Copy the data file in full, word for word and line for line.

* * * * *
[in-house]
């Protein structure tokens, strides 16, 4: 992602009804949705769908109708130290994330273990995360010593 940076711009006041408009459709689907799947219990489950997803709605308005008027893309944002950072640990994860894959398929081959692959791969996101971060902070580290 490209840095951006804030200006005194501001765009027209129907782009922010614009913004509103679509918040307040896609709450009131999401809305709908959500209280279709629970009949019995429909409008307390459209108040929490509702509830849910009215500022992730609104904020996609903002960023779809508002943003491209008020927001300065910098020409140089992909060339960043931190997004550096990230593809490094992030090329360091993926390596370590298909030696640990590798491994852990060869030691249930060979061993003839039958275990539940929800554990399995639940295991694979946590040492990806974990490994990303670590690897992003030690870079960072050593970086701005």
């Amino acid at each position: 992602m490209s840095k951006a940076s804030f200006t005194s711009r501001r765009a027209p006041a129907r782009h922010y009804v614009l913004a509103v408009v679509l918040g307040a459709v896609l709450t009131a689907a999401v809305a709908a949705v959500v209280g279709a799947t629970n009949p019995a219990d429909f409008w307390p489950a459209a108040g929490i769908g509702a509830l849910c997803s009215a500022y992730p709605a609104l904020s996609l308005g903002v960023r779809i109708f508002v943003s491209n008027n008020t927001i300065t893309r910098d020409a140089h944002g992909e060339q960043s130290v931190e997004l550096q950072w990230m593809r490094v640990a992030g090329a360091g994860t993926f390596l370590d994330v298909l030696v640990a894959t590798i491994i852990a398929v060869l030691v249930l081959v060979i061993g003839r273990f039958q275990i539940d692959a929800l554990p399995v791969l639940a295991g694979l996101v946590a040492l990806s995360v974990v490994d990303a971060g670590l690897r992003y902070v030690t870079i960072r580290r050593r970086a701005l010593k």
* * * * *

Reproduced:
[in-house]
């Protein structure tokens, strides 16, 4: 992602009804949705769908109708130290994330273990995360010593 940076711009006041408009459709689907799947219990489950997803709605308005008027893309944002950072640990994860894959398929081959692959791969996101971060902070580290 490209840095951006804030200006005194501001765009027209129907782009922010614009913004509103679509918040307040896609709450009131999401809305709908959500209280279709629970009949019995429909409008307390459209108040929490509702509830849910009215500022992730609104904020996609903002960023779809508002943003491209008020927001300065910098020409140089992909060339960043931190997004550096990230593809490094992030090329360091993926390596370590298909030696640990590798491994852990060869030691249930060979061993003839039958275990539940929800554990399995639940295991694979946590040492990806974990490994990303670590690897992003030690870079960072050593970086701005």
């Amino acid at each position: 992602m490209s840095k951006a940076s804030f200006t005194s711009r501001r765009a027209p006041a129907r782009h922010y009804v614009l913004a509103v408009v679509l918040g307040a459709v896609l709450t009131a689907a999401v809305a709908a949705v959500v209280g279709a799947t629970n009949p019995a219990d429909f409008w307390p489950a459209a108040g929490i769908g509702a509830l849910c997803s009215a500022y992730p709605a609104l904020s996609l308005g903002v960023r779809i109708f508002v943003s491209n008027n008020t927001i300065t893309r910098d020409a140089h944002g992909e060339q960043s130290v931190e997004l550096q950072w990230m593809r490094v640990a992030g090329a360091g994860t993926f390596l370590d994330v298909l030696v640990a894959t590798i491994i852990a398929v060869l030691v249930l081959v060979i061993g003839r273990f039958q275990i539940d692959a929800l554990p399995v791969l639940a295991g694979l996101v946590a040492l990806s995360v974990v490994d990303a971060g670590l690897r992003y902070v030690t870079i960072r580290r050593r970086a701005l010593k």